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  1. Ultrasound acoustic waves are demonstrated to assemble poly-3-hexylthiophene (P3HT) chains into nanofibers after they are fully dissolved in what are commonly considered to be ‘good’ solvents. In the absence of ultrasound, the polymer remains fully dissolved and does not self-assemble for weeks. UV-vis spectroscopy, ultra-small angle X-ray scattering (USAXS) and small angle neutron scattering (SANS) are used to characterize the induced assembly process and to quantify the fraction of polymer that forms nanofibers. It is determined that the solvent type, insonation time, and aging periods are all important factors affecting the structure and final concentration of fibers. The effect of changing polymer regio-regularity, alkyl chain length, and side chain to thiophene ratio are also explored. High intensity focused ultrasound (HIFU) fields of variable intensity are utilized to reveal the physical mechanisms leading to nanofiber formation, which is strongly correlated to cavitation events in the solvent. This in situ HIFU cell, which is designed for simultaneous scattering analysis, is also used to probe for structural changes occurring over multiple length scales using USAXS and SANS. The proposed acoustic assembly mechanism suggests that, even when dispersed in ‘good’ solvents such as bromobenzene, dichlorobenzene and chloroform, P3HT chains are still not in amore »thermodynamically stable state. Instead, they are stabilized by local energy barriers that slow down and effectively prevent crystallization. Ultrasound fields are found to provide enough mechanical energy to overcome these barriers, triggering the formation of small crystalline nuclei that subsequently seed the growth of larger nanofibers.« less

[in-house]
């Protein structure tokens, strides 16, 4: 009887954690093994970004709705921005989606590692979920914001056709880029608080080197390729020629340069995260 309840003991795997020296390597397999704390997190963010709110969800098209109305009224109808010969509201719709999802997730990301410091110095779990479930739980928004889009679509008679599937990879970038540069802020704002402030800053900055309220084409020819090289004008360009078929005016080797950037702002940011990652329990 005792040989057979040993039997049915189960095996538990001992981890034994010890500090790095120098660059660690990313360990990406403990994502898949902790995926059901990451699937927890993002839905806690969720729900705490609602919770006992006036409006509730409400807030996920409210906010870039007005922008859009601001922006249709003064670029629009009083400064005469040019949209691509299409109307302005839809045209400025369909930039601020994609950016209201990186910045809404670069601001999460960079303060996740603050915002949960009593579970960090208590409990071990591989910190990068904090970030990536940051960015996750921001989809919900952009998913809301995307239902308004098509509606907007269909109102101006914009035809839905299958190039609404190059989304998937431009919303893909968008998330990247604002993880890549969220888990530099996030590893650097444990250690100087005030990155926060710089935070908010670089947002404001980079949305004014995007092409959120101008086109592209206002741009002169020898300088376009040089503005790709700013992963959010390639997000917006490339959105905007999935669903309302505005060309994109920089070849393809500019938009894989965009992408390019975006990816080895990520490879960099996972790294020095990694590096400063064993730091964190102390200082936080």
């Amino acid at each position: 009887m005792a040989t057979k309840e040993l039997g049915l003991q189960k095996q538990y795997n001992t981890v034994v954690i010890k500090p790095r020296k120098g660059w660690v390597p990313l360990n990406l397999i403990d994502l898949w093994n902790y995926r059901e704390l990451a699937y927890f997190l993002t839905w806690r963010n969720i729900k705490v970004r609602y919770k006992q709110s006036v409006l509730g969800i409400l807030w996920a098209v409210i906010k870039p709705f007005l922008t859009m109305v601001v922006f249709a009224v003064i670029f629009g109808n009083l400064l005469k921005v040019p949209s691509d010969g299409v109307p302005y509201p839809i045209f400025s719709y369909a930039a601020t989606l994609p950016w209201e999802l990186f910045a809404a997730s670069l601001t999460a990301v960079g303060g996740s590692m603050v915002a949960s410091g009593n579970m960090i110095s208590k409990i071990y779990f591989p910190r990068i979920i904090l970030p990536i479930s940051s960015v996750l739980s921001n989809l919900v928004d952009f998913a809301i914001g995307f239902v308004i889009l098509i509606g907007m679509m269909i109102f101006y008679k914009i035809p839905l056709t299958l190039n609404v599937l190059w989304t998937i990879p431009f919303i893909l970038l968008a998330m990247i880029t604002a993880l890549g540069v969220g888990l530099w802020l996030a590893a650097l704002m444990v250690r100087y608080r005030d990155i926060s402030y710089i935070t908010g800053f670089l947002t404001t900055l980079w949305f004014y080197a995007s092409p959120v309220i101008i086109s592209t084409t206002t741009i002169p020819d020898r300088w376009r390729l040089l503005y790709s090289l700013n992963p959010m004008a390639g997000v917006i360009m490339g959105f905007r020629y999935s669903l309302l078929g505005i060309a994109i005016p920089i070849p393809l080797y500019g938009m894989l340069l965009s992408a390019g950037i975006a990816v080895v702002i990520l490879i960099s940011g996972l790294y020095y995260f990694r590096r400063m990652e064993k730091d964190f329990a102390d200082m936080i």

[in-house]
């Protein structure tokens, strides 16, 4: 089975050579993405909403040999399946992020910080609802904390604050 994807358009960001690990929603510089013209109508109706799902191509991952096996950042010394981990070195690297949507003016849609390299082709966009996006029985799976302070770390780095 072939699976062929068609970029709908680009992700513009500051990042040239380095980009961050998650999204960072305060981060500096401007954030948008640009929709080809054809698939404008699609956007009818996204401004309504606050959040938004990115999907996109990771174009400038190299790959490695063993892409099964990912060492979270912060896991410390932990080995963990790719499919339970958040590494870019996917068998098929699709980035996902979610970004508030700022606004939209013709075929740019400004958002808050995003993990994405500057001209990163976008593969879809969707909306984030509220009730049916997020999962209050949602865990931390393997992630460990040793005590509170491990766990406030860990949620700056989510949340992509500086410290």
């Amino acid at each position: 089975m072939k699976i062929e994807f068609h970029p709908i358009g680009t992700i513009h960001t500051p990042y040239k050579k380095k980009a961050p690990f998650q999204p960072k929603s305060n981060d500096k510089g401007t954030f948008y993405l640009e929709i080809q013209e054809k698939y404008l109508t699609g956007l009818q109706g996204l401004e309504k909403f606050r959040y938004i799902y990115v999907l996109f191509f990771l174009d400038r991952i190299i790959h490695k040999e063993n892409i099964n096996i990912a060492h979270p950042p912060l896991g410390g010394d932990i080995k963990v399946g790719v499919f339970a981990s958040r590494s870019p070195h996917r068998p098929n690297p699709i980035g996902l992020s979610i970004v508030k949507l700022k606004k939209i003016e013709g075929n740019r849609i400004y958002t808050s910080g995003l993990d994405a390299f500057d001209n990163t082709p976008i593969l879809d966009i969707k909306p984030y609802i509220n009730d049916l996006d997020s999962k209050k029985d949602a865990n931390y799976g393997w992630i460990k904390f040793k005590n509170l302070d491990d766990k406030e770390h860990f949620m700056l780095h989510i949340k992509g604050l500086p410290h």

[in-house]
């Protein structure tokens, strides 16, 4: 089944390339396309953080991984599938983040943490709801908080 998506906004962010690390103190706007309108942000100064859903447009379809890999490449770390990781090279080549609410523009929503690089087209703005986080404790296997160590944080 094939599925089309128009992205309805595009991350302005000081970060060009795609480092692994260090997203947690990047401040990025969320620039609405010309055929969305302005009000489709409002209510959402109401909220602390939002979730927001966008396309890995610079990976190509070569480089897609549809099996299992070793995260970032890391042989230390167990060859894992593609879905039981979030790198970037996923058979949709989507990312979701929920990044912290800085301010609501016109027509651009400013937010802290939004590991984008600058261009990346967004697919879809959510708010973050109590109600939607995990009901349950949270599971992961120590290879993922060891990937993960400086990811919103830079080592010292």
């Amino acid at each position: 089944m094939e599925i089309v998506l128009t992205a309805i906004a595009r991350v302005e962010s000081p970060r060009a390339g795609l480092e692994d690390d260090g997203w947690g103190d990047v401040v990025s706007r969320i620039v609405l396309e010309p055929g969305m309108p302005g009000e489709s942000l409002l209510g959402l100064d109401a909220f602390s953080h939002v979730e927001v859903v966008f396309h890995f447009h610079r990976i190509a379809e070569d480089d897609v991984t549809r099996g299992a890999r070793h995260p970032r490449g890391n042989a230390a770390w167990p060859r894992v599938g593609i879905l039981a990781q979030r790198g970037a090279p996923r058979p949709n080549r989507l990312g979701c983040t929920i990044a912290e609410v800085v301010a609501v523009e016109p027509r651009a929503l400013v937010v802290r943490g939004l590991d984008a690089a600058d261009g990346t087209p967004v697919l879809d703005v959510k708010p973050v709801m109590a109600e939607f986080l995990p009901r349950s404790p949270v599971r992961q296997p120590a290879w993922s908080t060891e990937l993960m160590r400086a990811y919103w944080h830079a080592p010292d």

2. An alkyl-substituted indacenodithiophene-based donor–acceptor π-conjugated polymer ( PIDTBPD ) with low stiffness and high ductility is reported. The polymer was synthesized after DFT calculations predicted that it would have a kinked backbone conformation while showing strong intramolecular charge transfer (ICT), suggestive of the fact that it would be beneficial to the polymer's elasticity and charge mobility. Atom-efficient direct arylation polymerization (DArP) was exploited to synthesize the polymer. Mechanical studies indicate that PIDTBPD has relatively rapid stress-relaxation properties, which lead to a low elastic modulus of 200 MPa and high crack-onset strain of ca . 40% (lower limit). A moderate charge carrier mobility of 2 × 10 −3 cm 2 V −1 s −1 with a current on/off ratio of 2.5 × 10 6 was obtained from the fabricated OFETs. Further experiments were performed to elucidate the structural aspects of this polymer: UV-Vis and PL spectra suggest that minimal conformational change occurs in the polymer between its diluted solution and thin film states; DSC measurements indicate that the polymer's T g is below −20 °C, allowing it to be in a rubbery state at room temperature; and XRD studies support this observation suggesting that the polymer is mostly amorphous at roommore »temperature.« less